Peter Blake placed the reformation of Design Review on the City Council’s agenda this past Tuesday. Design Review has been reformed several times in the past. So far no one has risen to the stature of a Martin Luther with those efforts.
Will Peter’s effort elevate him to the stature of St. Peter the reformer, or sink him to the level of Peter the sinner?
Reforming design review in Laguna is almost as hard as reforming the Catholic Church. That’s because design review involves telling applicants what they may or may not do with what is their most valued asset—their home.
It also involves telling the applicant’s neighbors what effect the proposed project will have on their most valued asset—their home. This is perhaps the most fraught experience a person can go through.
Add to that tension the appointment of the occasional idiot to the board, combined with the predilection of the neighbors to use the public hearing process like a child custody hearing, and you’ll end up with a brutal process that scars all involved.
One of the most frequent questions concerning design review is, “If my project meets all of the provisions of the zoning code and doesn’t block any views, why does it need a hearing?”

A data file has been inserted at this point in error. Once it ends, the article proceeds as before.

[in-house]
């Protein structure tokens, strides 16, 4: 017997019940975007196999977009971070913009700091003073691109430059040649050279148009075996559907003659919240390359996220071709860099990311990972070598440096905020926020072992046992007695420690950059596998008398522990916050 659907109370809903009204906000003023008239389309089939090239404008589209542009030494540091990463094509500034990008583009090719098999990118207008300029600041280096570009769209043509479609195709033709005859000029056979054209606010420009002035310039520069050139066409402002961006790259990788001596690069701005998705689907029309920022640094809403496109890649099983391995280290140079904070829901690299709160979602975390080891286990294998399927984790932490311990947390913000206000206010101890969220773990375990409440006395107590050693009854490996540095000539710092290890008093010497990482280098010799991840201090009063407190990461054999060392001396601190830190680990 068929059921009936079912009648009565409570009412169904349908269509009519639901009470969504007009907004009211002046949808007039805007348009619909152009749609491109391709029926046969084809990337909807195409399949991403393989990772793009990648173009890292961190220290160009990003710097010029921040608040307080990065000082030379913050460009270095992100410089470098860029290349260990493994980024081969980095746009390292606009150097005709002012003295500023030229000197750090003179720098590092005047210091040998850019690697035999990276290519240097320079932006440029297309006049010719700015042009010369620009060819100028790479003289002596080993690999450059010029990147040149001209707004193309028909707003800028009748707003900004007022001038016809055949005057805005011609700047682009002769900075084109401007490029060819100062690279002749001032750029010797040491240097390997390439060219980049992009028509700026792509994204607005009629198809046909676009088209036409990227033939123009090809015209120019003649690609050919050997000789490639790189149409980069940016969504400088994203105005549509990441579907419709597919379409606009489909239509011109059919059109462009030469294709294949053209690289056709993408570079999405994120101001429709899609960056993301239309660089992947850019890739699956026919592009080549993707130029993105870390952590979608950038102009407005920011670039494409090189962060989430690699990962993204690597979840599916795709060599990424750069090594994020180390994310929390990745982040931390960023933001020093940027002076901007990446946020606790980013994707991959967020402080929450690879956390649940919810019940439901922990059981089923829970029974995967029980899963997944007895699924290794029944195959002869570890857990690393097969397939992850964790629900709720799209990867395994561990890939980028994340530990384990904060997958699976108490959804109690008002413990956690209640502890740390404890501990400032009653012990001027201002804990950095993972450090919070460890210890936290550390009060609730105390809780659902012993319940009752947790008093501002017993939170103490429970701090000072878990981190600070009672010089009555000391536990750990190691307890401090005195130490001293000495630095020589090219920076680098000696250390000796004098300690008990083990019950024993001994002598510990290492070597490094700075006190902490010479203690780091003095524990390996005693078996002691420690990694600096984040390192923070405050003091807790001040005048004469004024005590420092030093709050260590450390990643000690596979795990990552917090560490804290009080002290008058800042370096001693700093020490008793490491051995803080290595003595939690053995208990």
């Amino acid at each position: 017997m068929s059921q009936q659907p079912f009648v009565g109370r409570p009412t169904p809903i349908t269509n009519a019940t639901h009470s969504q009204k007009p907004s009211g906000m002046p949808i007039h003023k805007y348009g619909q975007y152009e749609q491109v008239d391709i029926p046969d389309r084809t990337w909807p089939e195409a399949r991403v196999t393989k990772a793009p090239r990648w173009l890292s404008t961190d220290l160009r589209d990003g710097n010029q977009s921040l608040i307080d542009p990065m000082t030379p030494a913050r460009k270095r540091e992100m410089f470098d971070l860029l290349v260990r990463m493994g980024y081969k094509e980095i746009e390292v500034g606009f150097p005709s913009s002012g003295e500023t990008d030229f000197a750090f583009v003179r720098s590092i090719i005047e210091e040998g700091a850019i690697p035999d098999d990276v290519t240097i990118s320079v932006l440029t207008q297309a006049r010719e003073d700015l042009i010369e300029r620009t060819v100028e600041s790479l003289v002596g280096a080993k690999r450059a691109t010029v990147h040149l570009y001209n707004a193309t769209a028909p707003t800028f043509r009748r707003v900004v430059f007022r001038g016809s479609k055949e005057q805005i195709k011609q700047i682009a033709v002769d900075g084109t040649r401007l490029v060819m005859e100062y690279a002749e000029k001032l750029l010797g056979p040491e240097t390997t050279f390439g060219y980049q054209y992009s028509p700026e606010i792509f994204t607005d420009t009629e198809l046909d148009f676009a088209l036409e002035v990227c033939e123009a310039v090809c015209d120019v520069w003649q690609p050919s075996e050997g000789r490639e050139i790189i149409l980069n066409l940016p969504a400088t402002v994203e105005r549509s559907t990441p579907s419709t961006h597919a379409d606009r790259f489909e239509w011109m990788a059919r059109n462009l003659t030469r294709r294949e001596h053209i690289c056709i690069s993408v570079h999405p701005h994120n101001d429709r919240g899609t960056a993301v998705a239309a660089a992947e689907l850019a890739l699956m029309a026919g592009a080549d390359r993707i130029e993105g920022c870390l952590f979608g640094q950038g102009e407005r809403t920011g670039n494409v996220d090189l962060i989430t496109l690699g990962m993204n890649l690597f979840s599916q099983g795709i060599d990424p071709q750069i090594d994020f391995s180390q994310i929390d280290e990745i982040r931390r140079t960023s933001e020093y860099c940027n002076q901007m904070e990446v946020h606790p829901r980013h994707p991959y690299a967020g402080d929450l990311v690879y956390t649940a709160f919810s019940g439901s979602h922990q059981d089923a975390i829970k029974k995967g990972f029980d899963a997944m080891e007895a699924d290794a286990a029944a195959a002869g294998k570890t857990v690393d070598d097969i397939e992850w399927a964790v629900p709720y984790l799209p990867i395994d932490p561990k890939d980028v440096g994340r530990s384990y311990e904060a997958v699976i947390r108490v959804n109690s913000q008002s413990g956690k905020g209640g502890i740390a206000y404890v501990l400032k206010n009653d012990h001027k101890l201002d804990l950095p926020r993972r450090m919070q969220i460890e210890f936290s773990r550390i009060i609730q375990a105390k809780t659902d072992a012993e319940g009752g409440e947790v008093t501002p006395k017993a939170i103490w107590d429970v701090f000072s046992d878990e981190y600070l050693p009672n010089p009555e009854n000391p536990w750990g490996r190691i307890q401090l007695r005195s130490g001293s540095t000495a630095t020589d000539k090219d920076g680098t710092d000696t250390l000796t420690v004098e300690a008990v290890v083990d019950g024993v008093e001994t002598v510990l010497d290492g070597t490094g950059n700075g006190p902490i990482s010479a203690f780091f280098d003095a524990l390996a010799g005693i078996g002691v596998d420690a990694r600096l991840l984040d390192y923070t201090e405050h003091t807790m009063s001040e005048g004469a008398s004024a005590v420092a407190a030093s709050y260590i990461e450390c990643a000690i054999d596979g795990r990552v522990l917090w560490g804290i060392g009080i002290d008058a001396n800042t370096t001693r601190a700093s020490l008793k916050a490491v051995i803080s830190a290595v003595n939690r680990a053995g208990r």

A past effort to reform design review qualified those projects for the consent calendar, not subject to a public hearing. And then made it possible for any one person to have the project pulled from the consent calendar for any reason at all. That’s no reward for doing your best to conform with the rules and guidelines.
When a project is reviewed by the board, it gets a thorough review and recommendations for revisions, whether it needs it or not. The board members feed off of each other’s remarks, trying to show they are hard at work at their job and perhaps the idiots trying to show how smart they are.
It may well be that the threat of design review can be as effective as having to actually endure the public hearing process, with its often-dismal results of bad projects being made worse and good projects deformed by the ill-informed good intentions of the mob.
Maybe we can reform the process by making it more certain that those projects that meet the zoning code and don’t block views can earn a pass from the ministrations of a public hearing. Requiring a motion and a majority vote to pull individual projects from the consent calendar would be a step in that direction.
J.J. Gasparotti moved to Laguna Beach with his family when he was 11 years old. He has loved it ever since.